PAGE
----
Nepali tradition and modern comfort meet at Traditional Comfort

Nepali tradition and modern comfort meet at Traditional Comfort. As soon as you enter the red-brick building you will notice the perfect balance between traditional artistic features and comfortable modern hospitality. Traditional Comfort follows Newari design and architectural principles. The Newar people of the Kathmandu Valley are said to have been the originators of the distinctive pagoda style of temple architecture, which later spread throughout East Asia. The unique brickwork and woodcarving commonly seen in Newar buildings—including the modern Traditional Comfort—is rarely seen outside of Nepal. Local craftspeople from Patan and Bungamati have hand crafted every detail in the building, from the dark wood carved beams to the bronze fixtures in the lobby to the decorative tile-work in the bathrooms. Although understated in its elegance, Traditional Comfort contains many intricate, surprising details for curious guests: angled ankhi-jyaal windows that cast geometric shadows; scenes of local life hand-painted directly onto the walls. At Traditional Comfort you will be surrounded by the fusion of ancient traditions and a modern capital city. We believe in the power of sustainable tourism. As well as employing local artisans in the design and construction of the hotel, we employ responsible environmental practices.


Meet Our Hotel

1. The interior of the hotel
The hotel is sure to impress you as soon as you step into the lobby, with its meticulously carved beams and bronze fixtures. This gives a taste of what is to come in the rest of the hotel, from the rooms to the common areas and hallways. Along the hallways, colourful and traditionally inspired art has been painted directly onto the walls. Young local artist Pradeep Rana Magar was trained in India but draws upon local Nepali inspiration for his decorative panels depicting traditional and modern scenes of Nepali life. Small, well-lit alcoves recessed into the hallway display small statues and sculptures, such as Buddhas and other deities
2. Rooms
The understated elegance of the 36 rooms is created by the natural tones of the brick and wood. The warm hue of the red-coloured local bricks runs throughout the hotel, creating aesthetic unity. Rooms range from standard, with one queen bed, to deluxe, with a king bed, for those who would like some extra space. A few rooms have enough floor space to fit a third bed, should this be required, such as if traveling with a child. The bathrooms are lined with natural stone that sparkles in the light. Decorative tile-work livens up the space. All bathrooms contain spacious shower cubicles with large overhead showerheads, but in an effort to reduce water consumption, there are no bathtubs in the hotel. All bed linen is hand-made and hand-printed using traditional block-printing and fabric-painting techniques. (In fact, the beautiful textiles can be purchased from fair-trade stores around Kathmandu). The wooden bedroom furniture is all hand-made locally. In keeping with the eco-friendly spirit of Hotel Traditional Comfort, the beds are made from small pieces of scrap wood, sanded down and polished to create the beautiful pieces of furniture that are the centrepiece of the room. The carved windows in the bedrooms are an artwork in themselves. At the right time of day, the sun streaming through the intricately carved lattices creates dancing patterns on the wall opposite. All rooms contain several windows and an abundance of natural light, from which you can see views of the Lotus Pond that gives the area—Kamal Pokhari—its name.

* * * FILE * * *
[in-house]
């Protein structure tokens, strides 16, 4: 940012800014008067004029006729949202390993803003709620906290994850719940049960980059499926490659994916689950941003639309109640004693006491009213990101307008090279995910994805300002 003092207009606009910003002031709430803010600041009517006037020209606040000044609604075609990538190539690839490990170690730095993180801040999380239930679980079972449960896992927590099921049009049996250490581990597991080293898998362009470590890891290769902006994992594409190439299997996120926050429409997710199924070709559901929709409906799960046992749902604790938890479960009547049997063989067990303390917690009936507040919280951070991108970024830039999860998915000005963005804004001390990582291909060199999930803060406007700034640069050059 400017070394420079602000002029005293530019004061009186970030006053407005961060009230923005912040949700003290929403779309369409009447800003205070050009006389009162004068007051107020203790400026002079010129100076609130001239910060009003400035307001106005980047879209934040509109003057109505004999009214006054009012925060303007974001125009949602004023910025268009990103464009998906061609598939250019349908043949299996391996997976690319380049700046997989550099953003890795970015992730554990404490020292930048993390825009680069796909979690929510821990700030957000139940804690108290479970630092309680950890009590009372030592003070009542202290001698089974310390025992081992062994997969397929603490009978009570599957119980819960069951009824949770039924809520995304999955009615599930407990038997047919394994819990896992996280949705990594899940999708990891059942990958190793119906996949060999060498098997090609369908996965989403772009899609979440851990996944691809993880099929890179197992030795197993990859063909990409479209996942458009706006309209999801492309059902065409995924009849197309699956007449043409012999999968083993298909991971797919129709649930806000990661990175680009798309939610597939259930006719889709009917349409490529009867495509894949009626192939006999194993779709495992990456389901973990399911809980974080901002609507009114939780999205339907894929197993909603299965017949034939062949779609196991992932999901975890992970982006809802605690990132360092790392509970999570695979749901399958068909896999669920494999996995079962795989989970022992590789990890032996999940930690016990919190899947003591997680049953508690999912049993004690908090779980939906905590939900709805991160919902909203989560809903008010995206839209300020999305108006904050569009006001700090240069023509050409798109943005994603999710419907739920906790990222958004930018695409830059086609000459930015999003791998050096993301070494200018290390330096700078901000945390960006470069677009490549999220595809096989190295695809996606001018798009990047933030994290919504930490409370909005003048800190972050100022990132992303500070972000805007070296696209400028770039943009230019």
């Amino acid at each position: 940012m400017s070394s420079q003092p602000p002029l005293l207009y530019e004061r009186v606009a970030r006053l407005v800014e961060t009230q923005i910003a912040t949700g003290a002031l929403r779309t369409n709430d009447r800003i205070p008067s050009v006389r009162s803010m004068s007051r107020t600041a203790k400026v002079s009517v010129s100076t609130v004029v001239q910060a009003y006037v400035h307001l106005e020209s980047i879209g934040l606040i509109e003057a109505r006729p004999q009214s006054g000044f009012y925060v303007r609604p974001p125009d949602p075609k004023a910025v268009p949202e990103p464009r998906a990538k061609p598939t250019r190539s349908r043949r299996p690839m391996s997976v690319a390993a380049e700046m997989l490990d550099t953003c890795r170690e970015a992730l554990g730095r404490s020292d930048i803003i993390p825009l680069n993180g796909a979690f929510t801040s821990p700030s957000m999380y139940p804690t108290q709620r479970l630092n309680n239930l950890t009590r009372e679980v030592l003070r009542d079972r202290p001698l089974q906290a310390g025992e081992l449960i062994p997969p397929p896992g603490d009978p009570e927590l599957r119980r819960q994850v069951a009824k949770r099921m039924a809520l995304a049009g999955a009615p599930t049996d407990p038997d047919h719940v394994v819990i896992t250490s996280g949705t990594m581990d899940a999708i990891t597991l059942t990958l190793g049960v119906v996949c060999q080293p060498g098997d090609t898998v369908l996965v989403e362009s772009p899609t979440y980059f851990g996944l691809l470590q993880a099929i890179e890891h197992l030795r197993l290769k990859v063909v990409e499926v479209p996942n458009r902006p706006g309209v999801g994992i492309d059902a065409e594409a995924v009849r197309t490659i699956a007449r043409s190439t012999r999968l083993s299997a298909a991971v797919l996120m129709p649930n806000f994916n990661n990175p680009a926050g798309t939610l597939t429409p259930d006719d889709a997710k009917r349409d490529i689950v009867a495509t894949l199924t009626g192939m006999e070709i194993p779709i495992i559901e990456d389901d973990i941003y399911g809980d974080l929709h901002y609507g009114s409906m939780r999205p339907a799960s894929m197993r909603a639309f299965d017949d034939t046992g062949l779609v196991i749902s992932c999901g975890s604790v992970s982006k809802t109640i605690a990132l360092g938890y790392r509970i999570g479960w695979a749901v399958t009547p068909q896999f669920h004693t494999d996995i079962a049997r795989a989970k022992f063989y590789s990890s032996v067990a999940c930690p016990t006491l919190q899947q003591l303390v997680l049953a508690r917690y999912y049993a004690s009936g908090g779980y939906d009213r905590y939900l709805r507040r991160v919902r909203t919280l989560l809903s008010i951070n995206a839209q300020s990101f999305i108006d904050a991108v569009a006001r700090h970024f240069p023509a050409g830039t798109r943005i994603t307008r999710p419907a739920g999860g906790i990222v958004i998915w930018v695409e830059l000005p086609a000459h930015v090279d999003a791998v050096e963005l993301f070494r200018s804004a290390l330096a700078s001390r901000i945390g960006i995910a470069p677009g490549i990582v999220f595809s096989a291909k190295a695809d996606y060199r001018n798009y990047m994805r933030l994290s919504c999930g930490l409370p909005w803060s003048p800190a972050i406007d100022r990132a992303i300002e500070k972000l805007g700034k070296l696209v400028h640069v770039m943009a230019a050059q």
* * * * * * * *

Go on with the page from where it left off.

3. Meeting room
Our small meeting room can accommodate 15-20 people.
4. Dining
Continental breakfasts are available in the dining area adjacent to the lobby. A snack and light meal menu, as well as drinks and cocktails, will be available throughout the day, in the dining area, rooftop and as room service. Hotel Traditional Comfort is situated a short walk from some of Kathmandu’s finest restaurants and bars, in the Durbar Marg and Thamel areas of the city. We encourage guests to ask the staff for recommendations that will suit your tastes.
5. Common areas
The second-floor lounge is fitted with comfortable couches on which to relax with a book from the well-stocked bookshelf, or a coffee or glass of wine. At the end of each floor is an enclosed seating area with decorative windows and long wooden benches. These are an ideal spot to sit and watch the view with a cocktail, or read a book in the afternoon sun. The rooftop terrace is a delightful place to sit on a warm (or cool) evening. Snacks and drinks can be purchased up here while taking in the spectacular panoramic view of Kathmandu. To the north you can see the Shivapuri National Park and Himalayas; to the south, Lalitpur and the peaks of Phulchoki and Champadevi; on a hill to the west, the Swayambhunath Stupa, otherwise known as the Monkey Temple; and nearby, the Narayanhiti Palace.
6. Eco-friendly
All of the LED lights in the hotel are solar-powered. Every room is fitted with sufficient lights, including a bedside lamp for reading, but not an excessive number, in order to reduce wastage. The water heating system is powered by solar and electricity. In an attempt to preserve water, all bathrooms are fitted with large, attractively decorated bathrooms, but no bath tubs. Towels and sheets will not automatically be changed every day, in an effort to preserve water and prevent unnecessary detergent use. We believe that these steps are an important part of environmentally sustainable tourism.